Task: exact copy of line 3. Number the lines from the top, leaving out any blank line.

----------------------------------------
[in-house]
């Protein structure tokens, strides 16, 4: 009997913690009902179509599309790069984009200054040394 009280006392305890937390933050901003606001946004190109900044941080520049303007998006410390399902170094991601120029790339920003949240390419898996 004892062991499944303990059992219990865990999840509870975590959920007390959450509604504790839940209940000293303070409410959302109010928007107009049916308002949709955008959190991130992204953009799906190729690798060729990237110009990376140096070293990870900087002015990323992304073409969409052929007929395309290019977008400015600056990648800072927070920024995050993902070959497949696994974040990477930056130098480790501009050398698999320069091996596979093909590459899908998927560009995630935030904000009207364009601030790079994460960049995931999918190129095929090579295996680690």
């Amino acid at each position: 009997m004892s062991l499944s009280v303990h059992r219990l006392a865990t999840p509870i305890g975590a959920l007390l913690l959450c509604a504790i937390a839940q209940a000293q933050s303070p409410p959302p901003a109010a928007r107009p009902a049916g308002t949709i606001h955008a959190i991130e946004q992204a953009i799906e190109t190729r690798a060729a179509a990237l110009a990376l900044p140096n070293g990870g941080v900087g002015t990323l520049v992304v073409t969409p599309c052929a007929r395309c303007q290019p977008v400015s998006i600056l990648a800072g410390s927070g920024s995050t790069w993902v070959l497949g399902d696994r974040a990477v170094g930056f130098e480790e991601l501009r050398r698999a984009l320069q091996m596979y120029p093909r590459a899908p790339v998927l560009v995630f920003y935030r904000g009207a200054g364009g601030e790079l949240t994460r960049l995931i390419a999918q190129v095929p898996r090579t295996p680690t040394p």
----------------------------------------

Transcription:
């Amino acid at each position: 009997m004892s062991l499944s009280v303990h059992r219990l006392a865990t999840p509870i305890g975590a959920l007390l913690l959450c509604a504790i937390a839940q209940a000293q933050s303070p409410p959302p901003a109010a928007r107009p009902a049916g308002t949709i606001h955008a959190i991130e946004q992204a953009i799906e190109t190729r690798a060729a179509a990237l110009a990376l900044p140096n070293g990870g941080v900087g002015t990323l520049v992304v073409t969409p599309c052929a007929r395309c303007q290019p977008v400015s998006i600056l990648a800072g410390s927070g920024s995050t790069w993902v070959l497949g399902d696994r974040a990477v170094g930056f130098e480790e991601l501009r050398r698999a984009l320069q091996m596979y120029p093909r590459a899908p790339v998927l560009v995630f920003y935030r904000g009207a200054g364009g601030e790079l949240t994460r960049l995931i390419a999918q190129v095929p898996r090579t295996p680690t040394p």